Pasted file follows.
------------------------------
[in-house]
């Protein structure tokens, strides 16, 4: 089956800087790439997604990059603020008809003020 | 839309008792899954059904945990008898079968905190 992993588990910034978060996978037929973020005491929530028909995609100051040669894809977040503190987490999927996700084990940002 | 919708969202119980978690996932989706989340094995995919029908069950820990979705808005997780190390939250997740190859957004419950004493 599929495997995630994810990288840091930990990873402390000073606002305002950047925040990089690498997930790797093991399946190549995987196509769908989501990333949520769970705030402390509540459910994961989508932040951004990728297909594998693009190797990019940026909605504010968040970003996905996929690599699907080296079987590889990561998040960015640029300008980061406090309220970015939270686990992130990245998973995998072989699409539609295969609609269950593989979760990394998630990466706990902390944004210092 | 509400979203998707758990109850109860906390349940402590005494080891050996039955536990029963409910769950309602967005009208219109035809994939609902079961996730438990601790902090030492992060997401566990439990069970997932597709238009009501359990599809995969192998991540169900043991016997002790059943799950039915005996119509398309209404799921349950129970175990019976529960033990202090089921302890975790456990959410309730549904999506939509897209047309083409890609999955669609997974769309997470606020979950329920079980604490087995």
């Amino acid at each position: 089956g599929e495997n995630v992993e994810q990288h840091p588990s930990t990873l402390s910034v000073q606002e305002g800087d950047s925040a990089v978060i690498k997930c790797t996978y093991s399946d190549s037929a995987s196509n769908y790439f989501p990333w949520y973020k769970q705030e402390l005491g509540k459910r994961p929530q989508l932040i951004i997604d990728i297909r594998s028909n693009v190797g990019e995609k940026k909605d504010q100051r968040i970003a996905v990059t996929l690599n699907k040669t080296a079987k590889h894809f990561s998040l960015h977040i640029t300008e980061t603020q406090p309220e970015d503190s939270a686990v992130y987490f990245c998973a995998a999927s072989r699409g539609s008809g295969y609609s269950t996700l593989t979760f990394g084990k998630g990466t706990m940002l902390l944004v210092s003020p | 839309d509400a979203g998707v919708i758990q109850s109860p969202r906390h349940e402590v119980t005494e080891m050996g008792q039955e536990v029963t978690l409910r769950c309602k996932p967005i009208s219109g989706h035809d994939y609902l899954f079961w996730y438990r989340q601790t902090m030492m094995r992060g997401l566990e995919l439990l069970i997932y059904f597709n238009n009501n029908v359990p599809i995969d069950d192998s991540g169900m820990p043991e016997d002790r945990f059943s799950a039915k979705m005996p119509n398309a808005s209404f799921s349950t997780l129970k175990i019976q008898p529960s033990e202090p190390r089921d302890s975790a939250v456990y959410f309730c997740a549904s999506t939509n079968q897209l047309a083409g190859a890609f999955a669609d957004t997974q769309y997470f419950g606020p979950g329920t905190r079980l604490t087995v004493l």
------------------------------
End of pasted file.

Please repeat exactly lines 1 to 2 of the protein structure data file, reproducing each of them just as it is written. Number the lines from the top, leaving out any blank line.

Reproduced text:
[in-house]
């Protein structure tokens, strides 16, 4: 089956800087790439997604990059603020008809003020 | 839309008792899954059904945990008898079968905190 992993588990910034978060996978037929973020005491929530028909995609100051040669894809977040503190987490999927996700084990940002 | 919708969202119980978690996932989706989340094995995919029908069950820990979705808005997780190390939250997740190859957004419950004493 599929495997995630994810990288840091930990990873402390000073606002305002950047925040990089690498997930790797093991399946190549995987196509769908989501990333949520769970705030402390509540459910994961989508932040951004990728297909594998693009190797990019940026909605504010968040970003996905996929690599699907080296079987590889990561998040960015640029300008980061406090309220970015939270686990992130990245998973995998072989699409539609295969609609269950593989979760990394998630990466706990902390944004210092 | 509400979203998707758990109850109860906390349940402590005494080891050996039955536990029963409910769950309602967005009208219109035809994939609902079961996730438990601790902090030492992060997401566990439990069970997932597709238009009501359990599809995969192998991540169900043991016997002790059943799950039915005996119509398309209404799921349950129970175990019976529960033990202090089921302890975790456990959410309730549904999506939509897209047309083409890609999955669609997974769309997470606020979950329920079980604490087995």